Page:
Hackers have flooded Android app stores, including the official Google Play store, with over 1,000 spyware apps, which have the capability to monitor almost every action on an infected device. Dubbed SonicSpy, the malware can silently record calls and audio, take photos, make calls, send text messages to numbers specified by the attackers, and monitor calls logs, contacts, and information about wi-fi access points.
Earlier this week, Adobe patched a vulnerability in Flash Player that allows an attacker to use malicious Flash files to leak Windows credentials. The security issue is tracked under the CVE-2017-3085 identifier and affects Flash Player versions from 22.214.171.124 up to 126.96.36.199, running on Windows XP, Vista, 7, 8.x, and 10.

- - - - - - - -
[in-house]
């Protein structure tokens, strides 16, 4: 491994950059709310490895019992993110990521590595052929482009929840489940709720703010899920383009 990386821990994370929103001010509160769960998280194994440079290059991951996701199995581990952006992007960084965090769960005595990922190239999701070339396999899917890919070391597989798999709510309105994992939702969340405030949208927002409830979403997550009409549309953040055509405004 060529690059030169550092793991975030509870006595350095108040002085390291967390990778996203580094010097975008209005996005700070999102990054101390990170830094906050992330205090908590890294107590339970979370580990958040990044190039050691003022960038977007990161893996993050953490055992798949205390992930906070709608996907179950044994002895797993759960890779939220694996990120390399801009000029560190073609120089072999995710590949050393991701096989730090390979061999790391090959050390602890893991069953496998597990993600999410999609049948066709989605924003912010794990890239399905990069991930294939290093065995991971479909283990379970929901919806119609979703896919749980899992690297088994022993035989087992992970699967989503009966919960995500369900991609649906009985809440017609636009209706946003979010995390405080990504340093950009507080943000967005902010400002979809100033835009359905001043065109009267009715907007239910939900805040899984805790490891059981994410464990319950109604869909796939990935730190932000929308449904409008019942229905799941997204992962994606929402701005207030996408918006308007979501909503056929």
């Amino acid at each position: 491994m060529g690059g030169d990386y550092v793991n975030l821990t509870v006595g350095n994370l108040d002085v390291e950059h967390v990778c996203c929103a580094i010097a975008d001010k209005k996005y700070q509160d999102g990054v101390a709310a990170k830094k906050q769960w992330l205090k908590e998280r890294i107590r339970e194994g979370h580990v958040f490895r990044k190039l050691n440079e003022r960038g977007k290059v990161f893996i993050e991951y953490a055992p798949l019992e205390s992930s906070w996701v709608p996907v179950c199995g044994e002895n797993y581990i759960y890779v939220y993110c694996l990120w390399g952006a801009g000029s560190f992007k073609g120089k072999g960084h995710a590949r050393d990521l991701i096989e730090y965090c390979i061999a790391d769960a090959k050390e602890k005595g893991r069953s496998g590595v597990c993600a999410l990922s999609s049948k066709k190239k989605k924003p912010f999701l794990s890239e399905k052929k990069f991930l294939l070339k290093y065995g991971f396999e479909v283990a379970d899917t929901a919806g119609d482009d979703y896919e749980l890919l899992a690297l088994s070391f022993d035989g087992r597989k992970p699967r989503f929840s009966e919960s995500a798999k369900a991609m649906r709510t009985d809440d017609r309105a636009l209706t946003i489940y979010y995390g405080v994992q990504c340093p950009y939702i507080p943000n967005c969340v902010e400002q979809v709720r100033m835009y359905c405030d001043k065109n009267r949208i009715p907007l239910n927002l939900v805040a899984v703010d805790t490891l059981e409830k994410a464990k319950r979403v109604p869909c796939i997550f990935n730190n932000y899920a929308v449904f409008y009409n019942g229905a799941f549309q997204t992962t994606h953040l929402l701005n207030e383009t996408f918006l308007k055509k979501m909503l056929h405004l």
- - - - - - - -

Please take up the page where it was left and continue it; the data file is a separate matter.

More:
Scientists at the University of Washington in Seattle, have successfully been able to code a malware program into a DNA sample and use it to hack into a computer that was studying it. By doing this, they have exposed a weakness in systems that could lead to hackers taking control of computers in research centres, universities and laboratories, reports MIT technology review. Researchers are calling this the first “DNA-based exploit of a computer system.”
Through a large malspam campaign, Locky is back and currently being heavily distributed worldwide. While Locky was at one point considered the largest distributed ransomware, over time it became much more common to see other ransomware such as Cerber, Spora, and now even GlobeImposter. While it is too soon to tell if this is just another brief surge or an attempt to become a large player again, what we do know is that this particular campaign is strong with a wide distribution.